This 5-year-old boy was carried to a Thai malaria clinic by his mother from deep inside Myanmar. If the mother had waited even a day longer, doctors say, the child probably would have died.
Credit Ben de la Cruz / NPR
Dr. Aun Pyae Phyo, who leads the Whampa malaria clinic on the Thailand-Burma border, says the number of malaria cases has dropped considerably over the past five years, but the remaining ones are harder to treat.
Credit Ben de la Cruz / NPR
A mother comforts her sick child at the Whampa malaria clinic on the Thailand-Burma border. Children under 5 years of age are especially vulnerable to the disease.
Originally published on Thu November 8, 2012 7:00 pm
The Defense Department inspector general found that Adm. James Stavridis, the commander of all U.S. forces in Europe and the Supreme Allied Commander of NATO forces, violated travel regulations and accepted gifts from foreign governments without reporting them in a timely manner.
The AP reports that the IG found that "Stavridis never attempted to use his public office for private gain nor did he commit personal misconduct"
Originally published on Fri November 9, 2012 11:45 am
Whenever the military rolls out some revolutionary new robot, folks are quick with the Skynet jokes. But in recent years, some robotic-evolution experiments suggest that robotic rebellion might end in applause rather than annihilation.
Take, for example, the robot KUKA — the hulking star of a French nouveau-cirque performance, Sans Objet, which premieres at the Brooklyn Academy of Music on Friday. It's no special effect; it's a real robot, developed by the automotive industry in the 1970s.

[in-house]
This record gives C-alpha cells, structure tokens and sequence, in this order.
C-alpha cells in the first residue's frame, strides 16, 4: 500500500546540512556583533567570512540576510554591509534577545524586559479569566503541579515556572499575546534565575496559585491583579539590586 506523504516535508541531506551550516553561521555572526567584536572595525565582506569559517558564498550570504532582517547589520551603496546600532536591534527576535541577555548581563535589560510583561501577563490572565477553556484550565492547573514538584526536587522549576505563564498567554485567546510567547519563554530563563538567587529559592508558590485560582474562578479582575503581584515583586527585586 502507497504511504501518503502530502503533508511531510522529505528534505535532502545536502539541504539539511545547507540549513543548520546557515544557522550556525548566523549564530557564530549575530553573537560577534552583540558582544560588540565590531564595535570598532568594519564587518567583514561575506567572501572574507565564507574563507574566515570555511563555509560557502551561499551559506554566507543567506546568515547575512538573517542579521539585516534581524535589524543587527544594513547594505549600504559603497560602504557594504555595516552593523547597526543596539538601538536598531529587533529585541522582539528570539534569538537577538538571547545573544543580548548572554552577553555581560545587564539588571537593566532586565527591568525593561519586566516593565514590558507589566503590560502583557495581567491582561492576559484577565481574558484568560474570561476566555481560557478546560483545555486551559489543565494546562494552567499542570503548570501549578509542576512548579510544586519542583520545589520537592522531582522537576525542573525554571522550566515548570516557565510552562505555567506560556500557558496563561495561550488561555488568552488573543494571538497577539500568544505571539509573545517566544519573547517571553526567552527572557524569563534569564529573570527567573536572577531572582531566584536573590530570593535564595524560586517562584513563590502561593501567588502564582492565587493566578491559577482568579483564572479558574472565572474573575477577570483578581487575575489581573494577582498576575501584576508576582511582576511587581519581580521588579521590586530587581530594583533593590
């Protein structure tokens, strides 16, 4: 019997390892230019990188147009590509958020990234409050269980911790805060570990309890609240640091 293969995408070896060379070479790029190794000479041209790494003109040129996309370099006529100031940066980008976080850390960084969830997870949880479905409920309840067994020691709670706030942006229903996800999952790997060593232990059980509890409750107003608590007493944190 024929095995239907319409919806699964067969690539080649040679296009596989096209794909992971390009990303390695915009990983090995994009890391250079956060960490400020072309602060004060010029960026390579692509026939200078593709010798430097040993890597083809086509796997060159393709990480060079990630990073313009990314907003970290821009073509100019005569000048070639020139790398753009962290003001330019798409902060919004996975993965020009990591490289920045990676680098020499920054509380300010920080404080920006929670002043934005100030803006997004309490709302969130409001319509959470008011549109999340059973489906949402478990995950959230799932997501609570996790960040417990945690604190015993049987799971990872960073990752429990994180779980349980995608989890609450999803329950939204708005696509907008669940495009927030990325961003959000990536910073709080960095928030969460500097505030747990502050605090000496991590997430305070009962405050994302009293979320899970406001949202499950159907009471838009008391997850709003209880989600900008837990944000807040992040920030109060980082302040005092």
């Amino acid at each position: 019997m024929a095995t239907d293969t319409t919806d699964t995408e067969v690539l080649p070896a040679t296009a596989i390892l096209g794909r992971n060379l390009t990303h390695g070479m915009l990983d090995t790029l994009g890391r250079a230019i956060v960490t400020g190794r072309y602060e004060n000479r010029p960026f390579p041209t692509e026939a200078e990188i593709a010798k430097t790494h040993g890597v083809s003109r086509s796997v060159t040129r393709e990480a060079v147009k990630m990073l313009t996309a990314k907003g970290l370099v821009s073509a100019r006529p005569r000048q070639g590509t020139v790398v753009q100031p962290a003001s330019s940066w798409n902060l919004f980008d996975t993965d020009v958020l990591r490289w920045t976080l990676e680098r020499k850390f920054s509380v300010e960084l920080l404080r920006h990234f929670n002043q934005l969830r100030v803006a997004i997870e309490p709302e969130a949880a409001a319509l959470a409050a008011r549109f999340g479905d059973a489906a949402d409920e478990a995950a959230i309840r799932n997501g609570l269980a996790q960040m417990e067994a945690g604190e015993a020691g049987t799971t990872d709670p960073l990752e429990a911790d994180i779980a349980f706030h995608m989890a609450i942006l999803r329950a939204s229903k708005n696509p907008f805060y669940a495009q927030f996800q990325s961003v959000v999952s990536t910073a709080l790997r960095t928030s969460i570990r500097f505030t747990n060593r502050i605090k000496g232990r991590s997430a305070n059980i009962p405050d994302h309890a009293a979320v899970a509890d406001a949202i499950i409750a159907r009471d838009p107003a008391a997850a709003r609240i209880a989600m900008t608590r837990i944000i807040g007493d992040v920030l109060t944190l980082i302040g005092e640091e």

If you've ever checked the ingredient list on a PowerBar or a high-protein smoothie, you probably have stumbled across these words: "Whey protein concentrate." You'll find it in a growing number of prepared foods.
This mysterious ingredient is derived from one of the oldest of human foods — milk. But capturing it requires huge factories that look more like oil refineries than farms.
Maybe I've got too many election results on my brain.
But the Pew Research Center's report about how people are using their mobile phones to get health information sent me to the data from the exit polls. Really.
The bottom line of the Pew report is that cellphone "owners who are Latino, African American, between the ages of 18-49, or hold a college degree are also more likely to gather health information" than other people on their mobile phones.
During the holidays, family kitchens are ground zero for intense craziness: mixers whirling, timers buzzing, knives flying. So yes, it's understandable that many of us just stay out of way of the experienced cook. Especially when the knives come out and Mama is talking under her breath.
Originally published on Fri November 9, 2012 4:05 pm
Nigeria is the world's epicenter for polio. It's the only place where cases are ticking up, and it's been the source of outbreaks in other countries since 2003.
There was a disappointing update from public health officials Thursday about the polio situation in Nigeria. Despite beefed-up efforts to vaccinate kids and a flood of new resources, Nigeria still hasn't turned the corner on polio.
A scientist enters a hardwood forest in Tennessee. He doesn't collect soil, map the distribution of tree types or statistically sample the behavior of animals who live there.
Instead, he settles down in a patch of ground, one tiny bit of the forest he visits over and over. He watches, listens and takes notes. Eventually, he writes a book about what he learned. It's called The Forest Unseen: A Year's Watch In Nature.
On Monday morning at about 5:30 (I'm an early riser), I woke up, swung my legs out of bed, and stepped into water.
I live in a basement apartment where I've been for four years, and almost exactly a week after I was blessedly lucky to avoid the superstorm — and at a time when some of my New York and New Jersey friends were still in the dark — a freaky plumbing/heating mishap wound up filling my entire apartment with about an inch of water.